The Michigan Merman
Yes, it could’ve just been bad eyesight or too much rum, but on May 13, 1782, a Vanant St. Germain, a Canadian fur trader, spotted what he believed to be an actual merman swimming in the cold, deep dark waters of Lake Superior. While making a stop at Pie Island in the northern part of the lake, St. Germain spotted the creature and described it as looking “child-like with brownish skin” and having “extremely brilliant eyes.” According to the authors of the book Mysterious Islands, St. Germain, thirty years after he saw the merman, “stood before the Court of King’s Bench in Montreal to sign an affidavit,” further proving his conviction of what he had seen so many years before in Lake Superior. But St. Germain wasn’t the only one to speak of strange water creatures in the lakes. The Ojibwe people told of a creature they called the Maymaygwashi. This creature was also described as looking “child-like” and sometimes hairy. The Maymaygwashi is also known as another unpronounceable word, Nebaunaubaewuk.
Naturally, St. Germain’s first instinct when he saw the merman was to get out his gun and shoot at it. They had been traveling with a Native American woman of the Ojibwe tribe and she prevented the shooting. The woman told them it was bad luck to be threatening the water creatures/gods and sure enough, a nasty storm rolled through the area that lasted for three long days. Was the storm just a coincidence? Better not shoot at the next merman or Maymaygwashi you see swimming in the waters of Lake Superior or any of the other Great Lakes.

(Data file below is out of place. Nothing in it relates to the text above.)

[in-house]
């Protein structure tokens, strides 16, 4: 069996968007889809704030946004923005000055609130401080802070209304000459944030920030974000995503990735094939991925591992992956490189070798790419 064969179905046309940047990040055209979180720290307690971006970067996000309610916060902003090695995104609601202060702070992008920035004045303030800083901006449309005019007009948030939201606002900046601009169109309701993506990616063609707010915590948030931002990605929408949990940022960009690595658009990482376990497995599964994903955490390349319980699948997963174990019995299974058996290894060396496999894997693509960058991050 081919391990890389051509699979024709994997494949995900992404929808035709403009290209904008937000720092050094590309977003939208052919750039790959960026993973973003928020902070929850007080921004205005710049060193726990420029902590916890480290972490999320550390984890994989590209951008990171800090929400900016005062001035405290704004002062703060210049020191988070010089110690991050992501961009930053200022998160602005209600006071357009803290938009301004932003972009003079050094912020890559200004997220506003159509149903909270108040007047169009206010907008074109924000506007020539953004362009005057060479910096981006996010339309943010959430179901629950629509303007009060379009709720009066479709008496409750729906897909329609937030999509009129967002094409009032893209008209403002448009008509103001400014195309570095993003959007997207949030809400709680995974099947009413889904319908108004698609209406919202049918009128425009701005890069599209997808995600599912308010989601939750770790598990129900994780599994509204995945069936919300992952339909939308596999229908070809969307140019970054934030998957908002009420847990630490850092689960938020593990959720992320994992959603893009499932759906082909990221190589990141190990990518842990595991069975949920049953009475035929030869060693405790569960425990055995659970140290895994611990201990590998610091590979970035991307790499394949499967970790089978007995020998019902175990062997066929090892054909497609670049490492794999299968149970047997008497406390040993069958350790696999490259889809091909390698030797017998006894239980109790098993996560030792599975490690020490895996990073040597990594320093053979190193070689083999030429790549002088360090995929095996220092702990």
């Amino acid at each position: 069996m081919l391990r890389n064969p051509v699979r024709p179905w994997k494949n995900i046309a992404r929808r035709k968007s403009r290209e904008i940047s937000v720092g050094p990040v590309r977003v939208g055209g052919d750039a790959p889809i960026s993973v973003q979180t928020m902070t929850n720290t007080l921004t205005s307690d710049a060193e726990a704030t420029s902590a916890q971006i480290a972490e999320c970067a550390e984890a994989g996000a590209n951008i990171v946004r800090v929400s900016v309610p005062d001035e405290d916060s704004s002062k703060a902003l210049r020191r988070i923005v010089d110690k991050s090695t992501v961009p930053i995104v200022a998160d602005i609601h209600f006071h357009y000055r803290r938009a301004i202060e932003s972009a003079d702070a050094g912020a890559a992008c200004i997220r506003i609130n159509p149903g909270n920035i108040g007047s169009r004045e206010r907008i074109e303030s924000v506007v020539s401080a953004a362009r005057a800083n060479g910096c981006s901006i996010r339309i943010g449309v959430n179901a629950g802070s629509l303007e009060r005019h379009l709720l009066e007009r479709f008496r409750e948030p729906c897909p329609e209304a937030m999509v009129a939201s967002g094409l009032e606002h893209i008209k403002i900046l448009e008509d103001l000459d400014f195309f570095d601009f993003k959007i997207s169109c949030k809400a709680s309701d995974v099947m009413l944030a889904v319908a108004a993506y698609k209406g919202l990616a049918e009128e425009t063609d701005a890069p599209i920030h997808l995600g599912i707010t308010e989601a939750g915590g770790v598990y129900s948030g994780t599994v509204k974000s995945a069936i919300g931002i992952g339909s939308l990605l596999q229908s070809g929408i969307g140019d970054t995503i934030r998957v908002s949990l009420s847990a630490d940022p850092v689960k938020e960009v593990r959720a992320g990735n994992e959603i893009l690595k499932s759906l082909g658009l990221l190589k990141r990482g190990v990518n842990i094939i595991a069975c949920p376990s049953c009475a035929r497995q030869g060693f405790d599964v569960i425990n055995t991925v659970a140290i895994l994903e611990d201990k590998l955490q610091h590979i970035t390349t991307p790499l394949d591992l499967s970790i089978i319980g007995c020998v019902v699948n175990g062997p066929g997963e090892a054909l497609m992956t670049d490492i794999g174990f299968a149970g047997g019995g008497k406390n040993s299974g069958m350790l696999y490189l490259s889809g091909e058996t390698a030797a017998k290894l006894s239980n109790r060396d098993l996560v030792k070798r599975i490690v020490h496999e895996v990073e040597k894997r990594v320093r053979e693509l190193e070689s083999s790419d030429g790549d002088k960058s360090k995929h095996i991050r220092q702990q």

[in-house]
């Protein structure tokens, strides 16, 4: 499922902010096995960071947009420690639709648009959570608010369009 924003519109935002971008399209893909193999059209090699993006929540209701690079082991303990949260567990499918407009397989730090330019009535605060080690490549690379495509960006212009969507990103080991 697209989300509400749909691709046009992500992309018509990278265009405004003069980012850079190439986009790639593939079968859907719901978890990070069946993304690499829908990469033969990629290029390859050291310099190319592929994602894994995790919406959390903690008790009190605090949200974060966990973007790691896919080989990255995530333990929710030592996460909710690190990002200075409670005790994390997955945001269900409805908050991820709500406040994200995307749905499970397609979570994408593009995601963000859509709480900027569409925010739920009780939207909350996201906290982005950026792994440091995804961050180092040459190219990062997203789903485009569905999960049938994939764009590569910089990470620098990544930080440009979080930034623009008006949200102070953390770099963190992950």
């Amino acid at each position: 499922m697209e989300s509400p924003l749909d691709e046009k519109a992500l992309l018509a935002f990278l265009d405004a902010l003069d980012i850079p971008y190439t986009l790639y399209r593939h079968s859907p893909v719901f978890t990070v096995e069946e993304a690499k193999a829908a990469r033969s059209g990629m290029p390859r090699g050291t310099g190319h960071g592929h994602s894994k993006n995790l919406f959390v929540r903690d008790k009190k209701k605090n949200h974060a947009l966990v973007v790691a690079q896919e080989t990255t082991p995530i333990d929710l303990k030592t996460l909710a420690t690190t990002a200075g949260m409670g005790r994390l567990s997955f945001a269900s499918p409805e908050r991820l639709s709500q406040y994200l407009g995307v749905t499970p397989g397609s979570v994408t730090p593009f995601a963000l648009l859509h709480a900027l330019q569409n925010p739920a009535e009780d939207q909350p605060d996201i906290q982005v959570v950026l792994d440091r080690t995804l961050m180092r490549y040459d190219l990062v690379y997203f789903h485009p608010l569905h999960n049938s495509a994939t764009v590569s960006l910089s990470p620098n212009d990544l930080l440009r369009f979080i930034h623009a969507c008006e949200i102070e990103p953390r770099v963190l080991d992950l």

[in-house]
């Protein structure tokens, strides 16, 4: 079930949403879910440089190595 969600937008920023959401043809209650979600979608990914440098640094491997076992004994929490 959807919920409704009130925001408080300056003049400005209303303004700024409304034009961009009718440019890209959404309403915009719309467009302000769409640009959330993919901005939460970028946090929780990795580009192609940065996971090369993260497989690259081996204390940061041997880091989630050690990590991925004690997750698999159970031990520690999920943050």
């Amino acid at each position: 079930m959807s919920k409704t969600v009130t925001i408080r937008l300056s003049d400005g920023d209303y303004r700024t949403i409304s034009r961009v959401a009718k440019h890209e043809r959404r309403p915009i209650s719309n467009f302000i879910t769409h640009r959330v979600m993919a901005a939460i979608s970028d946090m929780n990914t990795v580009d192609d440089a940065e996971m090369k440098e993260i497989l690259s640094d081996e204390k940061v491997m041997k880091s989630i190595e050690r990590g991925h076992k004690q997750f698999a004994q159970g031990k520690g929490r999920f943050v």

- Bisaillon, Cindy. Gutsche, Andrea. Mysterious Islands: Forgotten Tales of the Great Lakes. Lynx Images: Toronto. 1999.
- http://fr.wikipedia.org/wiki/Maymaygwashi. Retrieved 8/14/08.